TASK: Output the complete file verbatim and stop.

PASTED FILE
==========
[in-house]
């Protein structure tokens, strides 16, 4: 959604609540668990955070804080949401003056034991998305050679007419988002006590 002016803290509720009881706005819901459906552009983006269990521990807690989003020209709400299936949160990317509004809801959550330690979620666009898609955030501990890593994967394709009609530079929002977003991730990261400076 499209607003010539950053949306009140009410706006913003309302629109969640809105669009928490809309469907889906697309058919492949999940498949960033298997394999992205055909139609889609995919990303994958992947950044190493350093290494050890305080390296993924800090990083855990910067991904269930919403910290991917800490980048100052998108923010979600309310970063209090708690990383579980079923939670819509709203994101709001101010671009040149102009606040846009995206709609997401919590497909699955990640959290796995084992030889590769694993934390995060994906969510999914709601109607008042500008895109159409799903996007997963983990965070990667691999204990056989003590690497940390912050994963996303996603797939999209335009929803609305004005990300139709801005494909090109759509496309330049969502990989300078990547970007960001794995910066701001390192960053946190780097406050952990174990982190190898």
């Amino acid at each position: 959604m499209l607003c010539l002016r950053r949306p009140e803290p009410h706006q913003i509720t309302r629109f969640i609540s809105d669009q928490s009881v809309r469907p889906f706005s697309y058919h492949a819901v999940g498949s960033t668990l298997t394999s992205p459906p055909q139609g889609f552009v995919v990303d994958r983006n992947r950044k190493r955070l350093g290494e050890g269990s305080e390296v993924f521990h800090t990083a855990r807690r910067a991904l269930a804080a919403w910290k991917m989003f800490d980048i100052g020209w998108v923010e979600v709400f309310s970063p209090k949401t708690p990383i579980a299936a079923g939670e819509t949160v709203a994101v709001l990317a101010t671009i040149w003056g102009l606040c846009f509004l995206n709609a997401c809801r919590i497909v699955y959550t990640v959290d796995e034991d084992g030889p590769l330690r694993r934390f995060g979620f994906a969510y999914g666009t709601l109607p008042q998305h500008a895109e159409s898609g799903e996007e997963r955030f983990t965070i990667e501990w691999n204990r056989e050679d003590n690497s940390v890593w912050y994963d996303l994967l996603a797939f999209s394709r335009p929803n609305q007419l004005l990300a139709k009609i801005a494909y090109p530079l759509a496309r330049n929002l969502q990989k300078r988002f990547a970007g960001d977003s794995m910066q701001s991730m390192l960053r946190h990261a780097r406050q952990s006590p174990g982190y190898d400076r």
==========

[in-house]
């Protein structure tokens, strides 16, 4: 959604609540668990955070804080949401003056034991998305050679007419988002006590 002016803290509720009881706005819901459906552009983006269990521990807690989003020209709400299936949160990317509004809801959550330690979620666009898609955030501990890593994967394709009609530079929002977003991730990261400076 499209607003010539950053949306009140009410706006913003309302629109969640809105669009928490809309469907889906697309058919492949999940498949960033298997394999992205055909139609889609995919990303994958992947950044190493350093290494050890305080390296993924800090990083855990910067991904269930919403910290991917800490980048100052998108923010979600309310970063209090708690990383579980079923939670819509709203994101709001101010671009040149102009606040846009995206709609997401919590497909699955990640959290796995084992030889590769694993934390995060994906969510999914709601109607008042500008895109159409799903996007997963983990965070990667691999204990056989003590690497940390912050994963996303996603797939999209335009929803609305004005990300139709801005494909090109759509496309330049969502990989300078990547970007960001794995910066701001390192960053946190780097406050952990174990982190190898």
């Amino acid at each position: 959604m499209l607003c010539l002016r950053r949306p009140e803290p009410h706006q913003i509720t309302r629109f969640i609540s809105d669009q928490s009881v809309r469907p889906f706005s697309y058919h492949a819901v999940g498949s960033t668990l298997t394999s992205p459906p055909q139609g889609f552009v995919v990303d994958r983006n992947r950044k190493r955070l350093g290494e050890g269990s305080e390296v993924f521990h800090t990083a855990r807690r910067a991904l269930a804080a919403w910290k991917m989003f800490d980048i100052g020209w998108v923010e979600v709400f309310s970063p209090k949401t708690p990383i579980a299936a079923g939670e819509t949160v709203a994101v709001l990317a101010t671009i040149w003056g102009l606040c846009f509004l995206n709609a997401c809801r919590i497909v699955y959550t990640v959290d796995e034991d084992g030889p590769l330690r694993r934390f995060g979620f994906a969510y999914g666009t709601l109607p008042q998305h500008a895109e159409s898609g799903e996007e997963r955030f983990t965070i990667e501990w691999n204990r056989e050679d003590n690497s940390v890593w912050y994963d996303l994967l996603a797939f999209s394709r335009p929803n609305q007419l004005l990300a139709k009609i801005a494909y090109p530079l759509a496309r330049n929002l969502q990989k300078r988002f990547a970007g960001d977003s794995m910066q701001s991730m390192l960053r946190h990261a780097r406050q952990s006590p174990g982190y190898d400076r």